The award was read to the parties on 22nd January 1998 and the court laid emphasis on the need to resolve their differences by concensus and dialoque. The essence of finding 16 (Supra) was equally stressed, But. while by 16th December 1998, the Appellants had by notice of motion applied to this court to confirm the SUPKEM award as its judgement, the Plaintiffs had by an earlier chamber summons of 1st April 1998 which was withdrawn and replaced with one dated 29th January 1999 sought this court's orders to set aside the said award on the grounds Mr, Kilonzi argued that the arbitrators had misconducted themselves in the proceedings by interviewing groups other than those who had brought the dispute - namely the Kitui Muslim Youth (see quotation above from award).
Both applications were heard together with a view to give a composite ruling. Mr. Kibanga began by telling the court why the SUPKEM award signed on 3rd December 1997 and forwarded on the same date should be confirmed and made a judgement of this court. He told the court that the Respondents had filed their application to set aside the award in issue long past the lime allowed by 045 r 6 which requires that if a party wants an award set aside under 045 r r. 12,13,14 and 15 that party should do so within 30 days after it has been notified that the award has been filed or in the same 30 days after its reading. It was not in doubt or disputed that when the Respondents filed their first application to set aside the award on or about 1st April 1998 30 days had long expired after the award was read on 22nd January 1998, The fresh application of 29th January 1999 was still further outside the 30 days as required by the law because that application was brought under 045 r. 15 which 045 r l6 does not allow to be brought unless it is within 30 days.
But Mr. Kibanga had a broader and more substantive argument when he told the court that the 3 no doubt learned Sheikhs who arbitrated in this matter took in regard a wider view of the job they had. They knew that the vexing problems putting the two litigants here at loggerheads encompassed all the muslims at Kitui and so the arbitrators took into account views of the youth at Kitui to no detriment of anybody except advantage for all.
Mr, Kilonzi had taken the point that listening to the Kitui Moslem Youth and at Nairobi included a stranger to the proceedings and also deprived his clients of an opportunity to hear and possibly respond to the views of those youths.
All the arguments presented were valid. But this court takes a broad view of the matters facing the whole Kitui Muslim community and says this. The two groups who came to court no doubt represented views of many others who did not join them as litigants in the suit. It can be assumed and to a great degree that there were the faithfuls at Kitui who took this side of the Noor and Jamia mosques affair and those who were on the opposite side, As the issues remained unresolved it can be expected that emotions could rise and real danger would face the worshippers at Kitui. Sometimes disagreements of this type have spilt over beyond the mosque precincts and flooded the neighbourhoods that is the streets, residential and commercial areas often with destructive effect, now that ought not to be allowed, Whether the Appellants Applicants in the application dated 16th December 1998) were right to say that the Respondents (Applicants in the application dated 29th January 1999) were late in seeking to set aside the award of 3rd December 1997 and therefore not competent to set it aside or that when the arbitrators heard the Kitui Muslim Youth, these were not party to the dispute, this court is still of the considered opinion that the ultimate award by the learned and respected 3 Sheikhs should remain as the basis on which the litigants and indeed the Kitui Muslim community should approach their disputes facing them over both the Noor and Jamia mosques. The award was undertaken with much trouble and care. It addressed the matters the parties are feuding about and came to a conclusion which intended to reconcile the community in issue so that they focus on the religious, social and other challenges that face them. This court is not minded to think that any section of the Kitui Muslims stands to be prejudiced by the execution of this award. It should be used as the basis it was meant to be. For indeed the wise Sheikhs added a rider to their findings: whoever discerned a problem in future in connection with these 2 mosques, he has recourse to place it before joint mosque committee and trustees. Should these fail to resolve the problem then independent scholars from outside the Kitui Muslim community should be invited to address it. The Sheikhs could not and this court does not see a better way of approach to problems in a given community. Litigation ought to come to an end so that those affected move on with other affairs in peace and tranquility. In this court's view the 3 arbitrators proceeded in that direction and their award need only remain in place.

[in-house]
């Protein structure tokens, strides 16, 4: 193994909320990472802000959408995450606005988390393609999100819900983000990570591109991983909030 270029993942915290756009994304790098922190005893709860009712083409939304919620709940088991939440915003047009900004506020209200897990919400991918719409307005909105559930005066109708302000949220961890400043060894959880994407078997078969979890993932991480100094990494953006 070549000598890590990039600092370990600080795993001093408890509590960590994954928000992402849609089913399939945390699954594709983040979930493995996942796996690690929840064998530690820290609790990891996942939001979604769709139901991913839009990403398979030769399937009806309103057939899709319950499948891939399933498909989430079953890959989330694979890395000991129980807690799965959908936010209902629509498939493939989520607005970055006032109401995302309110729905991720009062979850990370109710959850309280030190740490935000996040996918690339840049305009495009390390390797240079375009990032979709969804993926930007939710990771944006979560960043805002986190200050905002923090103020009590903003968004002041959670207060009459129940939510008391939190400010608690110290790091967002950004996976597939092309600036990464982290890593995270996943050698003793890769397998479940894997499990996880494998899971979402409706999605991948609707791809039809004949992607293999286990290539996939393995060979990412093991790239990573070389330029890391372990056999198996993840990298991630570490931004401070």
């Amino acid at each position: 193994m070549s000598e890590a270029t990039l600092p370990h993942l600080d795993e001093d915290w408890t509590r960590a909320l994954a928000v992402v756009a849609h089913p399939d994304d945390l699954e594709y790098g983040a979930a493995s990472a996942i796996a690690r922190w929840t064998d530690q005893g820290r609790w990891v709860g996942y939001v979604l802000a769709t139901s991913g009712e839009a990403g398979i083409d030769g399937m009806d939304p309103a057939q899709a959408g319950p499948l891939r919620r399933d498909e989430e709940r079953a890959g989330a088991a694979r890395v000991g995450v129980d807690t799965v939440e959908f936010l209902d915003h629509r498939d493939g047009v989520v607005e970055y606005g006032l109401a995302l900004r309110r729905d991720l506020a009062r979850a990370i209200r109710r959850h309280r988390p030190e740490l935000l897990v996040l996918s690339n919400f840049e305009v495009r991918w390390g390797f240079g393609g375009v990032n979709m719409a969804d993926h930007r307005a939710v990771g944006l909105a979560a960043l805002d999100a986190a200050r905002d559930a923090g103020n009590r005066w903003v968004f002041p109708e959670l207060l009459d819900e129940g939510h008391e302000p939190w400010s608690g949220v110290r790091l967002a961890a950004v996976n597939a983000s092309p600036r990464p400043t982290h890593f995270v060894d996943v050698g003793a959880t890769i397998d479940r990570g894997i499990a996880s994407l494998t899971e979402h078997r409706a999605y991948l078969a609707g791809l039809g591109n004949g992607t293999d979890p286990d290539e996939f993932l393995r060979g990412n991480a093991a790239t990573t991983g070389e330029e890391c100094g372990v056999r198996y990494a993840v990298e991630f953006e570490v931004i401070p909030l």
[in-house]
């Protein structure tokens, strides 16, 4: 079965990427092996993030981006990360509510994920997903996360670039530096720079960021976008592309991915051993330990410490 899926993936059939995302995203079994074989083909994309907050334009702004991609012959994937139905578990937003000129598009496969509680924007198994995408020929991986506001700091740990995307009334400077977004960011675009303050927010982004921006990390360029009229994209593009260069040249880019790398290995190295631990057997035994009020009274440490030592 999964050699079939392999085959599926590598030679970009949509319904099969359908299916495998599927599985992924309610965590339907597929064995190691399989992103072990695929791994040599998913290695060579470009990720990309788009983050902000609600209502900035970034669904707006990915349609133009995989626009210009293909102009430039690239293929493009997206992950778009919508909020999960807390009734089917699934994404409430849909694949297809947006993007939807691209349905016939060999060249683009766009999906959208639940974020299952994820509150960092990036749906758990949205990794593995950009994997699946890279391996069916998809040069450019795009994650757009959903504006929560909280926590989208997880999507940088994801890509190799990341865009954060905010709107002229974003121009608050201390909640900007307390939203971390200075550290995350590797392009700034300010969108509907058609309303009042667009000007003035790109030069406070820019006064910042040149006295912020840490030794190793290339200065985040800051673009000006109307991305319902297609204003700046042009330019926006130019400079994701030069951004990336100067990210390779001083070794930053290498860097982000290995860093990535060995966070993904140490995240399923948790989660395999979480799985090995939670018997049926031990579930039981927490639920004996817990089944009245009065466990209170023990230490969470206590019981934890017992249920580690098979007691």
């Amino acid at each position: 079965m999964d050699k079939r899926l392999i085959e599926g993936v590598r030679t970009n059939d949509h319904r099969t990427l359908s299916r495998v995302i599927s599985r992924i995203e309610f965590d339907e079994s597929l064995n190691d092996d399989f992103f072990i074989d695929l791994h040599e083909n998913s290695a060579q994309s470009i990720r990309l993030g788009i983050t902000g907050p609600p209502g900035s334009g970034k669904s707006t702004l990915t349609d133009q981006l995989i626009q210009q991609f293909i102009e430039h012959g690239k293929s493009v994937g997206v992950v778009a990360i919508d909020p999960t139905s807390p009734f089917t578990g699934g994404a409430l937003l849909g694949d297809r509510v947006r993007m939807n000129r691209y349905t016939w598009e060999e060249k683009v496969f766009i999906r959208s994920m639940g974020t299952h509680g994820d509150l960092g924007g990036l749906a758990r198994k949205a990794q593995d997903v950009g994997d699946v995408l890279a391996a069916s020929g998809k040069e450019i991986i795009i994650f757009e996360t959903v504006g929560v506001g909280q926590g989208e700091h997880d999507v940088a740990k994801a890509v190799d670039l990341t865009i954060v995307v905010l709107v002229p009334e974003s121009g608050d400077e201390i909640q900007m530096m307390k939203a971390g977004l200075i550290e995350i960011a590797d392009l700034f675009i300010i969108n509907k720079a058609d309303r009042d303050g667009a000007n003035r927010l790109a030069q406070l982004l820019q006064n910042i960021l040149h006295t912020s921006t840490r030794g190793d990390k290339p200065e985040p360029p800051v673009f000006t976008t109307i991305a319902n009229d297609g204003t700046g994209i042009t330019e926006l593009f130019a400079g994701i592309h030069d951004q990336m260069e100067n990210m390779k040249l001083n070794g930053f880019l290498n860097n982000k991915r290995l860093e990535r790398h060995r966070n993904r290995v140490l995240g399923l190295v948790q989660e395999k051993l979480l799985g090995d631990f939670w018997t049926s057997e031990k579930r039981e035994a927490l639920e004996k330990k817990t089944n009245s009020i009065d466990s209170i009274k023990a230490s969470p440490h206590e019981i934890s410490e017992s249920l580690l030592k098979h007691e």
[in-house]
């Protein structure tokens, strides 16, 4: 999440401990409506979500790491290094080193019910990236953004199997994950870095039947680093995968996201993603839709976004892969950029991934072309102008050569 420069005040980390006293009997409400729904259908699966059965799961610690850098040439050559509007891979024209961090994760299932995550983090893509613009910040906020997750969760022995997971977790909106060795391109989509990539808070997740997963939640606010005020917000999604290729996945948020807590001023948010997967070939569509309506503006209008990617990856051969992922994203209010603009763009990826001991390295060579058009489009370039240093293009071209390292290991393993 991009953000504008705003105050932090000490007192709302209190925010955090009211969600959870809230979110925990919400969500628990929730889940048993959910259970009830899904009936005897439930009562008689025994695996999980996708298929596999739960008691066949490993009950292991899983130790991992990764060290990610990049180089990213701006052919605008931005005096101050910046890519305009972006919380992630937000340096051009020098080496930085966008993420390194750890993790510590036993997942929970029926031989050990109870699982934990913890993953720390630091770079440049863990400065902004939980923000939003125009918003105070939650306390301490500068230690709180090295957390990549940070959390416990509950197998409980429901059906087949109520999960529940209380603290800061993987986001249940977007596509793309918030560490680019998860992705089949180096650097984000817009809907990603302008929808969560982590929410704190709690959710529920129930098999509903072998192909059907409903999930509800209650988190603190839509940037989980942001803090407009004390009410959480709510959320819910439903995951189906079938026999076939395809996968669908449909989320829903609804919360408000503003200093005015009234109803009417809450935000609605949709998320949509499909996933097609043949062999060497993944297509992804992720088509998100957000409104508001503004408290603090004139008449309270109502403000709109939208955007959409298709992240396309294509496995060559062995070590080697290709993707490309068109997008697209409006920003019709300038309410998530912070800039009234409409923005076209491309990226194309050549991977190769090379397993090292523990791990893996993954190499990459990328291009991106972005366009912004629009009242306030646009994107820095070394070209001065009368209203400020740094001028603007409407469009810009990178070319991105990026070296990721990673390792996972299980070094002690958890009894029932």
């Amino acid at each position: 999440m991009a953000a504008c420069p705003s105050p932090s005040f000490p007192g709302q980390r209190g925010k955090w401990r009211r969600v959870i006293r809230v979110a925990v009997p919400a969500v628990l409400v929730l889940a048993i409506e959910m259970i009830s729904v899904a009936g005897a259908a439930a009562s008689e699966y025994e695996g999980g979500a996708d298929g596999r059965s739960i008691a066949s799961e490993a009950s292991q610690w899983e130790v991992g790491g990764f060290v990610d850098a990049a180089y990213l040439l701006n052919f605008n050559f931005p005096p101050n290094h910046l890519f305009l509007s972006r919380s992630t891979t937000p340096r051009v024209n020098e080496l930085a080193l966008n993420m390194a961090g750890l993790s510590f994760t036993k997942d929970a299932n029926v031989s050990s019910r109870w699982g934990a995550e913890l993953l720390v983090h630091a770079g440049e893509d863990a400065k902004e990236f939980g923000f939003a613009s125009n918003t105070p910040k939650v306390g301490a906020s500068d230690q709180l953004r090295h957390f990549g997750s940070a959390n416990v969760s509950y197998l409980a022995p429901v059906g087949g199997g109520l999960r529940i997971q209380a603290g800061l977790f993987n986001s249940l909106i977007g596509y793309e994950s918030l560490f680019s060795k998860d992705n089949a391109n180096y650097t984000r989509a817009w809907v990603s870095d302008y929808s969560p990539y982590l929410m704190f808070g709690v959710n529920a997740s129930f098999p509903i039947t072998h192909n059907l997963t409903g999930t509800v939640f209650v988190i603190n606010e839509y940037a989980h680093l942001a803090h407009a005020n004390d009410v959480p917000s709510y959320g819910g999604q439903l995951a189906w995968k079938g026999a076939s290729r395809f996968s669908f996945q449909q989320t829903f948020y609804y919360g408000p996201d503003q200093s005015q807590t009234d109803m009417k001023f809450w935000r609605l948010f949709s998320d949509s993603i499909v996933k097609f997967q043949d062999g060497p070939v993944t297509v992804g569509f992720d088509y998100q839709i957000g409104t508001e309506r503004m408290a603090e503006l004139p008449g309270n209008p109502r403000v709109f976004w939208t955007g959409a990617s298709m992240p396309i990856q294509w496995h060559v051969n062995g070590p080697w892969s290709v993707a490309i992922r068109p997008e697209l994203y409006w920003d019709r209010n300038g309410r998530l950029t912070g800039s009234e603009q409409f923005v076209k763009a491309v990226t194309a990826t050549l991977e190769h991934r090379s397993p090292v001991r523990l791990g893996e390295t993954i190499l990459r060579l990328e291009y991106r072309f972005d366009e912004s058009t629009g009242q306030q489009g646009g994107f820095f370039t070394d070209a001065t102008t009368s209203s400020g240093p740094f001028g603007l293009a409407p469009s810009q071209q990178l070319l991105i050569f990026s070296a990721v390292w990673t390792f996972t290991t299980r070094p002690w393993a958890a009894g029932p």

20. Accordingly it is made a judgement of this court. This should bring to an end the cases at Kitui and this appeal. With such ending, each party to meet its costs.
Delivered on 17th February 1999.
J.W. MWERA JUDGE